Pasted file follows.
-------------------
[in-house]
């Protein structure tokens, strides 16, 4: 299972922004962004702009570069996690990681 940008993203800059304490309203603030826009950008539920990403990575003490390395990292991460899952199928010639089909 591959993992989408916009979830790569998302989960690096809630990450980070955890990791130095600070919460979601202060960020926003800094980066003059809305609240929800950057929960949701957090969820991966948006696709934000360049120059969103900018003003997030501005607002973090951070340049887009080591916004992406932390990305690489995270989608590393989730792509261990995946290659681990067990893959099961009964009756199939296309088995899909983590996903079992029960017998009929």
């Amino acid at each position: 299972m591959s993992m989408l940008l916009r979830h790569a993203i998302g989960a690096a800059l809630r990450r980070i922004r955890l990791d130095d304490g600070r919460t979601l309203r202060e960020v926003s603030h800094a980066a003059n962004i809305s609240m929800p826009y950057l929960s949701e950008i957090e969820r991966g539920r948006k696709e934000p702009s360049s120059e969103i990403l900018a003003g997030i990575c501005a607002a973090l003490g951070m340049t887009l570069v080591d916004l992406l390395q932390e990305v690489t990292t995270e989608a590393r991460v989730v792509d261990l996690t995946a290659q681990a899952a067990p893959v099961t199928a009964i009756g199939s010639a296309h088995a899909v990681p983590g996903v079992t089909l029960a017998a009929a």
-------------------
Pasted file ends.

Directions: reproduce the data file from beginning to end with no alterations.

[in-house]
């Protein structure tokens, strides 16, 4: 299972922004962004702009570069996690990681 940008993203800059304490309203603030826009950008539920990403990575003490390395990292991460899952199928010639089909 591959993992989408916009979830790569998302989960690096809630990450980070955890990791130095600070919460979601202060960020926003800094980066003059809305609240929800950057929960949701957090969820991966948006696709934000360049120059969103900018003003997030501005607002973090951070340049887009080591916004992406932390990305690489995270989608590393989730792509261990995946290659681990067990893959099961009964009756199939296309088995899909983590996903079992029960017998009929």
């Amino acid at each position: 299972m591959s993992m989408l940008l916009r979830h790569a993203i998302g989960a690096a800059l809630r990450r980070i922004r955890l990791d130095d304490g600070r919460t979601l309203r202060e960020v926003s603030h800094a980066a003059n962004i809305s609240m929800p826009y950057l929960s949701e950008i957090e969820r991966g539920r948006k696709e934000p702009s360049s120059e969103i990403l900018a003003g997030i990575c501005a607002a973090l003490g951070m340049t887009l570069v080591d916004l992406l390395q932390e990305v690489t990292t995270e989608a590393r991460v989730v792509d261990l996690t995946a290659q681990a899952a067990p893959v099961t199928a009964i009756g199939s010639a296309h088995a899909v990681p983590g996903v079992t089909l029960a017998a009929a």